Do we need a Care-taker government?

Do we need a Care-taker government?

Since the last care-taker government took almost two years to allow the Election Commission to hold the 9th parliamentary elections on 29th December, instead of three months, the system of the care-taker government has been seriously questioned as to whether it should remain or not as it failed to achieve the desired objectives.

The care-taker government is a unique institution, only to be found in Bangladesh largely because leaders of major political parties were of the view that the ruling parties could not hold a free, fair and credible parliamentary election as it would be manipulated in the favour of the parties in power.

Three elections were held-in 1996, 2001 and 2009 under the care-taker government. All the elections under the care-taker governments have been judged by losing parties as not free and fair, even when international election observers consider them as fair and free.

Losing parties cast aspersions on the bonafide role, not only of the head of the care-taker government but also of the President and the Election Commission in not being able to hold free and fair election. Such allegations have tarnished the image of the institutions before the public.

The system of the Care-taker government suffers from major fault lines which are as follows:

(i) The language of the provisions of the Constitution (58B to 58E) that deal with the system is not precise and definitive and conflicting interpretations could be easily provided leading to illegality of the institution.
(ii) While the head of the Caretaker government is a non-partisan person, the President is most likely to be a politically- aligned person, elected by the ruling political party. Therefore, there is a conflict of intent or goal between the politically- aligned President and the non-partisan Chief Adviser in running the care-taker government.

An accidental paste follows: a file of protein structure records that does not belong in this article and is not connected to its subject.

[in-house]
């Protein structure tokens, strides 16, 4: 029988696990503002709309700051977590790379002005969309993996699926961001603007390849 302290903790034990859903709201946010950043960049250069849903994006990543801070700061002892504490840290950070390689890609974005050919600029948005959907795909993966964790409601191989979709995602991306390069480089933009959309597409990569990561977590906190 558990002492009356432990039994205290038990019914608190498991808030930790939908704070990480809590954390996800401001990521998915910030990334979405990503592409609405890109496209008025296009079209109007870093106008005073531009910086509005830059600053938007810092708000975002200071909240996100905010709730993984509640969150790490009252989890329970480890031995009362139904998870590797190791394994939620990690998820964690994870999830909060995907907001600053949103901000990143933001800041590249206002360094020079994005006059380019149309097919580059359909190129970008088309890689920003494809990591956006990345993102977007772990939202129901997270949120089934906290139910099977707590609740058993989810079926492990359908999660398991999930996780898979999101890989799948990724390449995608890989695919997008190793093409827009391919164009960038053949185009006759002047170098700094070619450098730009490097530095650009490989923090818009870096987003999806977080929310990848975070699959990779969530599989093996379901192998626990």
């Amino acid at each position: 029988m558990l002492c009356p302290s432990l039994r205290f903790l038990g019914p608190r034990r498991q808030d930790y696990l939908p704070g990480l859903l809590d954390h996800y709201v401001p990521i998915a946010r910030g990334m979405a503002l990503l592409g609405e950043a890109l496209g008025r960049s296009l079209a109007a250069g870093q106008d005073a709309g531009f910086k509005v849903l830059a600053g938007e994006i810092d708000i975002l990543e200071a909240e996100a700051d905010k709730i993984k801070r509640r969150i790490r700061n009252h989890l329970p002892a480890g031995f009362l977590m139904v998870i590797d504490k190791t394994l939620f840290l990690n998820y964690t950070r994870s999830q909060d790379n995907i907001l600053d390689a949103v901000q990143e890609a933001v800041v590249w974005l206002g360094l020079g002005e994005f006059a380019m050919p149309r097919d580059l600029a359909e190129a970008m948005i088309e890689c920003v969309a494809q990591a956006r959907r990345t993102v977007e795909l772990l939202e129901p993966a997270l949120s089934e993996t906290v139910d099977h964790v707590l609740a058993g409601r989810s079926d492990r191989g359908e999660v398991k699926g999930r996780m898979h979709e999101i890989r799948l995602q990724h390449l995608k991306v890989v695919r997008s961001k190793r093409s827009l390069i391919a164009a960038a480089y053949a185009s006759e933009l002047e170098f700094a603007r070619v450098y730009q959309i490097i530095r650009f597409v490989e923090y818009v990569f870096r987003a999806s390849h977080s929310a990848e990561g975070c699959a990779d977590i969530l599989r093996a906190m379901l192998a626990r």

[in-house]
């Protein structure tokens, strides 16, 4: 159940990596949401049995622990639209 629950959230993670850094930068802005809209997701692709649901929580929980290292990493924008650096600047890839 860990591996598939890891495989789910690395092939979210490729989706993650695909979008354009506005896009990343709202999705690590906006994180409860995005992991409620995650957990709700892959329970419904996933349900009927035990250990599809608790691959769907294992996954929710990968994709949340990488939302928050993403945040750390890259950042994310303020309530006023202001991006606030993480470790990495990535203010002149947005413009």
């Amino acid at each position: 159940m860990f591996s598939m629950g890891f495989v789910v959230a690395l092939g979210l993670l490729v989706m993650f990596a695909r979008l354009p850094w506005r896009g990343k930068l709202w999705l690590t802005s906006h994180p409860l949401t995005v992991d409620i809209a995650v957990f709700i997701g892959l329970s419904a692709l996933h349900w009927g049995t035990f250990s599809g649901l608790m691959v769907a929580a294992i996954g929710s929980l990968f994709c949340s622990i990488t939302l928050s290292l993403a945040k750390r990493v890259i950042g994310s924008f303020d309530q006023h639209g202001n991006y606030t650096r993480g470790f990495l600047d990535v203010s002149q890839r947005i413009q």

(iii) The system of the care-taker government is dyarchic in the sense that powers and functions are divided between the care-taker government and the President. Some constitutional experts say that the system created two separate but potentially conflicting institutions– the President and the Care-taker government.
(iv) For example, during 1996 the Chief Adviser had some difficulties with working with the President and in 2006, four Advisers had to resign from the Advisory Council because they could not work with the President cum Chief Adviser. This means that if the system were to work, the President would have to be a non-partisan/ non-political person.
(v) The Advisers though appointed by the President cannot be dismissed unless they resign themselves. It is a departure from any system of government.

The Constitution of 1972 has been amended 14 times as of today, often to suit the political agenda. As a result the organic character of he Constitution has fallen apart because many of the amended provisions in some chapters are inconsistent with those of the un-amended ones.

Furthermore whatever the powers of the President had, they had been totally marginalised by the 1991 Twelfth Amendment Act. It is believed that untramelled powers of the Prime Minister as an executive head of the government have been the source of political ills characterised by gross abuse or misuse of power..

Accordingly, it is suggested that a Constitution Review Commission may be set up to examine many provisions of the Constitution that seem to be contrary to the spirit and letter of multi-party democracy.

The system of the care-taker government may be abolished and one of the suggestions is to incorporate the following provisions of the Constitution:

First, as soon as the parliamentary election date is announced, a national government of all parties represented in the last Parliament will be constituted with no policy-making powers. This means that the government would turn into a care-taker mode, discharging routine functions.

Second, the tenure of the national government shall cease at the expiration of three months and their primary functions would be to assist the Election Commission to conduct fair and free parliamentary elections.

Third, if elections could not be held within three months because of natural calamities/ act of God, the President shall recall the dissolved parliament that will decide an extra time by which the national government will cease.

Fourth, the Election Commission will have to be provided adequate powers to implement the code of conduct for party-candidates in terms of the Representation of the Peoples Order 1972 as amended.

The bottom line is an unelected government has no place in democracy and the Commission may devise some mechanism to ensure credible elections in the country.

By Barrister Harun ur Rashid
Former Bangladesh Ambassador to the UN, Geneva.

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